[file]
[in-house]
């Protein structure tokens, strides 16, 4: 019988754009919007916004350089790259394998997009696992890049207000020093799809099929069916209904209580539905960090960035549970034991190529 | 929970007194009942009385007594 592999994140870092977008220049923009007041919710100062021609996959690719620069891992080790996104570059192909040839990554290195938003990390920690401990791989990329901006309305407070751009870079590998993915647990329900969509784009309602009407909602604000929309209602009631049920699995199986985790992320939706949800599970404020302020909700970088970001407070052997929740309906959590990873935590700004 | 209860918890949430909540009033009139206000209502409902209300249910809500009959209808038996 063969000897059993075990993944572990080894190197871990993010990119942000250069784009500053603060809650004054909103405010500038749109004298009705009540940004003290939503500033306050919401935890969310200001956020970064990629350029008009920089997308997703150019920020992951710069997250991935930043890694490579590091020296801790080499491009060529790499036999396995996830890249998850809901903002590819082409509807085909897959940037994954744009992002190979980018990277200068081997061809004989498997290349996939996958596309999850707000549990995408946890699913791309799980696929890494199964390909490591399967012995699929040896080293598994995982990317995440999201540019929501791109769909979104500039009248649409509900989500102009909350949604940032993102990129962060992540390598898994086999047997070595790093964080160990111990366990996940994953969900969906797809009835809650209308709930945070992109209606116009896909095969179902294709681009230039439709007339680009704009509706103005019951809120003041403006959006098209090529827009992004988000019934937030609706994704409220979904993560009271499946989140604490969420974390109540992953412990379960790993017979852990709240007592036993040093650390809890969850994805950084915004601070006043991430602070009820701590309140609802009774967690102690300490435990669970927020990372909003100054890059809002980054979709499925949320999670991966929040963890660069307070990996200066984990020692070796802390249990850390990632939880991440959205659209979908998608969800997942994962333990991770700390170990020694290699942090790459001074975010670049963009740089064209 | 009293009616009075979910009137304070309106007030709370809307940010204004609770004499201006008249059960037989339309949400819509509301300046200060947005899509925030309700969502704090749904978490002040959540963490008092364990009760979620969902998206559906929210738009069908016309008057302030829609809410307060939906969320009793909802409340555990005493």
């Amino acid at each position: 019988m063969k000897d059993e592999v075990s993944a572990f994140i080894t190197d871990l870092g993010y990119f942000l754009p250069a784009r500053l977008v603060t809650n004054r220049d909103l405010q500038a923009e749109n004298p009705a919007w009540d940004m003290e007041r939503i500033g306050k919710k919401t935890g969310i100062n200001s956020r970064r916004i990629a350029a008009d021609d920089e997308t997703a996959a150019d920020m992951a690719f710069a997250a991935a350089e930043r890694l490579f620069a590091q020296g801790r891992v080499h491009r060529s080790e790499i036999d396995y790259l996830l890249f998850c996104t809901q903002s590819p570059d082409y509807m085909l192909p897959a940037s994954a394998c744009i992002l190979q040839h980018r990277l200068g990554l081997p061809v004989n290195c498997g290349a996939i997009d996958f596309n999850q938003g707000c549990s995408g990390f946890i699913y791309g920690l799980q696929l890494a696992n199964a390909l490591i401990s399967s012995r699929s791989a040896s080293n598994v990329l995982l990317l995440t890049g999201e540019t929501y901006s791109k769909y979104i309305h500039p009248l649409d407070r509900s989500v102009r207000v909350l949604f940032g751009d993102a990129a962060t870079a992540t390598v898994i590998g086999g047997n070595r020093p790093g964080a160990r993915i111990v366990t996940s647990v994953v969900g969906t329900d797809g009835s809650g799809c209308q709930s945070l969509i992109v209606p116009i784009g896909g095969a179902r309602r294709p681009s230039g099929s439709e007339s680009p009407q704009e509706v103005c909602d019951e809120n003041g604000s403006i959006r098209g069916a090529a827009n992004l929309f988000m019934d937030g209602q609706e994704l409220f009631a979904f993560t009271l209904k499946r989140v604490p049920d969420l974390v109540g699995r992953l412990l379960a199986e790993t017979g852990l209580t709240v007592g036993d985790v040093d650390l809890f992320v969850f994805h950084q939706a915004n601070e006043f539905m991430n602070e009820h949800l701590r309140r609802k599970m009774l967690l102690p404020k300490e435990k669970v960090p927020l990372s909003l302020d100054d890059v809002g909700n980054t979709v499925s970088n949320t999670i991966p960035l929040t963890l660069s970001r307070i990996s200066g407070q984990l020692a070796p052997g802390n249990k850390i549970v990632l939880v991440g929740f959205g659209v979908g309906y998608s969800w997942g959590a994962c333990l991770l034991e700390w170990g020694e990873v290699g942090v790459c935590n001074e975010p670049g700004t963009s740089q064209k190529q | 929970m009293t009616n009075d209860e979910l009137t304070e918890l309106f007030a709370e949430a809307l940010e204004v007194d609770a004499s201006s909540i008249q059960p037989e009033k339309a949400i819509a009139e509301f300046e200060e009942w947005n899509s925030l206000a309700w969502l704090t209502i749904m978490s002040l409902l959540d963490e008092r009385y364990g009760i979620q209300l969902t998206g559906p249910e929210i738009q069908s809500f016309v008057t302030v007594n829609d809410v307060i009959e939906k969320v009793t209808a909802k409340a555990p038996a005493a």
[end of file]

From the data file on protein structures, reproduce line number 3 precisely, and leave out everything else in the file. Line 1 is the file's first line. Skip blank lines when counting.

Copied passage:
């Amino acid at each position: 019988m063969k000897d059993e592999v075990s993944a572990f994140i080894t190197d871990l870092g993010y990119f942000l754009p250069a784009r500053l977008v603060t809650n004054r220049d909103l405010q500038a923009e749109n004298p009705a919007w009540d940004m003290e007041r939503i500033g306050k919710k919401t935890g969310i100062n200001s956020r970064r916004i990629a350029a008009d021609d920089e997308t997703a996959a150019d920020m992951a690719f710069a997250a991935a350089e930043r890694l490579f620069a590091q020296g801790r891992v080499h491009r060529s080790e790499i036999d396995y790259l996830l890249f998850c996104t809901q903002s590819p570059d082409y509807m085909l192909p897959a940037s994954a394998c744009i992002l190979q040839h980018r990277l200068g990554l081997p061809v004989n290195c498997g290349a996939i997009d996958f596309n999850q938003g707000c549990s995408g990390f946890i699913y791309g920690l799980q696929l890494a696992n199964a390909l490591i401990s399967s012995r699929s791989a040896s080293n598994v990329l995982l990317l995440t890049g999201e540019t929501y901006s791109k769909y979104i309305h500039p009248l649409d407070r509900s989500v102009r207000v909350l949604f940032g751009d993102a990129a962060t870079a992540t390598v898994i590998g086999g047997n070595r020093p790093g964080a160990r993915i111990v366990t996940s647990v994953v969900g969906t329900d797809g009835s809650g799809c209308q709930s945070l969509i992109v209606p116009i784009g896909g095969a179902r309602r294709p681009s230039g099929s439709e007339s680009p009407q704009e509706v103005c909602d019951e809120n003041g604000s403006i959006r098209g069916a090529a827009n992004l929309f988000m019934d937030g209602q609706e994704l409220f009631a979904f993560t009271l209904k499946r989140v604490p049920d969420l974390v109540g699995r992953l412990l379960a199986e790993t017979g852990l209580t709240v007592g036993d985790v040093d650390l809890f992320v969850f994805h950084q939706a915004n601070e006043f539905m991430n602070e009820h949800l701590r309140r609802k599970m009774l967690l102690p404020k300490e435990k669970v960090p927020l990372s909003l302020d100054d890059v809002g909700n980054t979709v499925s970088n949320t999670i991966p960035l929040t963890l660069s970001r307070i990996s200066g407070q984990l020692a070796p052997g802390n249990k850390i549970v990632l939880v991440g929740f959205g659209v979908g309906y998608s969800w997942g959590a994962c333990l991770l034991e700390w170990g020694e990873v290699g942090v790459c935590n001074e975010p670049g700004t963009s740089q064209k190529q | 929970m009293t009616n009075d209860e979910l009137t304070e918890l309106f007030a709370e949430a809307l940010e204004v007194d609770a004499s201006s909540i008249q059960p037989e009033k339309a949400i819509a009139e509301f300046e200060e009942w947005n899509s925030l206000a309700w969502l704090t209502i749904m978490s002040l409902l959540d963490e008092r009385y364990g009760i979620q209300l969902t998206g559906p249910e929210i738009q069908s809500f016309v008057t302030v007594n829609d809410v307060i009959e939906k969320v009793t209808a909802k409340a555990p038996a005493a």